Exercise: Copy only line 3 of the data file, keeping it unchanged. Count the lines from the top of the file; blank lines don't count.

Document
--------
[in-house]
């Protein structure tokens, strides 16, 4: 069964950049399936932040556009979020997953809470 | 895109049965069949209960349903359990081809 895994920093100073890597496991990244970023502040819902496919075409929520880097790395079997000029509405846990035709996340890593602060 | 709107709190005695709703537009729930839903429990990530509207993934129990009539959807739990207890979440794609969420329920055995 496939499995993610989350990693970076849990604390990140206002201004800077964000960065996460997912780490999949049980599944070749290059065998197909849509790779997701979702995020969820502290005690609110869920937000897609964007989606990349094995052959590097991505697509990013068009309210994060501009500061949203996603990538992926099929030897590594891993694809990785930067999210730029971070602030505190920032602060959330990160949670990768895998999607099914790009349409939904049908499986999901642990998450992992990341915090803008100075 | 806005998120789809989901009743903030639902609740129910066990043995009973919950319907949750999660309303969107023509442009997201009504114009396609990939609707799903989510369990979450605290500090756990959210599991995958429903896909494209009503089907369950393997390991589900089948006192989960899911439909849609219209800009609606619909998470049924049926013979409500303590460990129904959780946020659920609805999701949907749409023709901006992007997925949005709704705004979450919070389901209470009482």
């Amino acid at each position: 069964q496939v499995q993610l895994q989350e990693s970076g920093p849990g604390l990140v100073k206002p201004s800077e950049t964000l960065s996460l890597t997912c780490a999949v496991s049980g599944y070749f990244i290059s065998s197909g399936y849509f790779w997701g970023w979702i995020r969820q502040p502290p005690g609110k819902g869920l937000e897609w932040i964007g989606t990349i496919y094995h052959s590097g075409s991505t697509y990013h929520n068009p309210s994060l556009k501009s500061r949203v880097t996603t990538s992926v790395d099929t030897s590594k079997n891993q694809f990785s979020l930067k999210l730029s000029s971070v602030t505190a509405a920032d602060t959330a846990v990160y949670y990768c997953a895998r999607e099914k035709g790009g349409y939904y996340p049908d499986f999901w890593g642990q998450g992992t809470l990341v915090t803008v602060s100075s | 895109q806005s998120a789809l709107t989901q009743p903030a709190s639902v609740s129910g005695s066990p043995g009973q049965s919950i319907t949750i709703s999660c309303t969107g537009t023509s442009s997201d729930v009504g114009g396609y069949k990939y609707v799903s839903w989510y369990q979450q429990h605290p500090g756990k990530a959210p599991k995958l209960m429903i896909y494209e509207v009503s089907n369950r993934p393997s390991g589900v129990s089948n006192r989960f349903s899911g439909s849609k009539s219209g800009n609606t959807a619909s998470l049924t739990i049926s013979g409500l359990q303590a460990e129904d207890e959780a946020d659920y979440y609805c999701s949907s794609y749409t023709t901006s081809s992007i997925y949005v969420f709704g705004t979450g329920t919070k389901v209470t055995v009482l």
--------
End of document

């Amino acid at each position: 069964q496939v499995q993610l895994q989350e990693s970076g920093p849990g604390l990140v100073k206002p201004s800077e950049t964000l960065s996460l890597t997912c780490a999949v496991s049980g599944y070749f990244i290059s065998s197909g399936y849509f790779w997701g970023w979702i995020r969820q502040p502290p005690g609110k819902g869920l937000e897609w932040i964007g989606t990349i496919y094995h052959s590097g075409s991505t697509y990013h929520n068009p309210s994060l556009k501009s500061r949203v880097t996603t990538s992926v790395d099929t030897s590594k079997n891993q694809f990785s979020l930067k999210l730029s000029s971070v602030t505190a509405a920032d602060t959330a846990v990160y949670y990768c997953a895998r999607e099914k035709g790009g349409y939904y996340p049908d499986f999901w890593g642990q998450g992992t809470l990341v915090t803008v602060s100075s | 895109q806005s998120a789809l709107t989901q009743p903030a709190s639902v609740s129910g005695s066990p043995g009973q049965s919950i319907t949750i709703s999660c309303t969107g537009t023509s442009s997201d729930v009504g114009g396609y069949k990939y609707v799903s839903w989510y369990q979450q429990h605290p500090g756990k990530a959210p599991k995958l209960m429903i896909y494209e509207v009503s089907n369950r993934p393997s390991g589900v129990s089948n006192r989960f349903s899911g439909s849609k009539s219209g800009n609606t959807a619909s998470l049924t739990i049926s013979g409500l359990q303590a460990e129904d207890e959780a946020d659920y979440y609805c999701s949907s794609y749409t023709t901006s081809s992007i997925y949005v969420f709704g705004t979450g329920t919070k389901v209470t055995v009482l």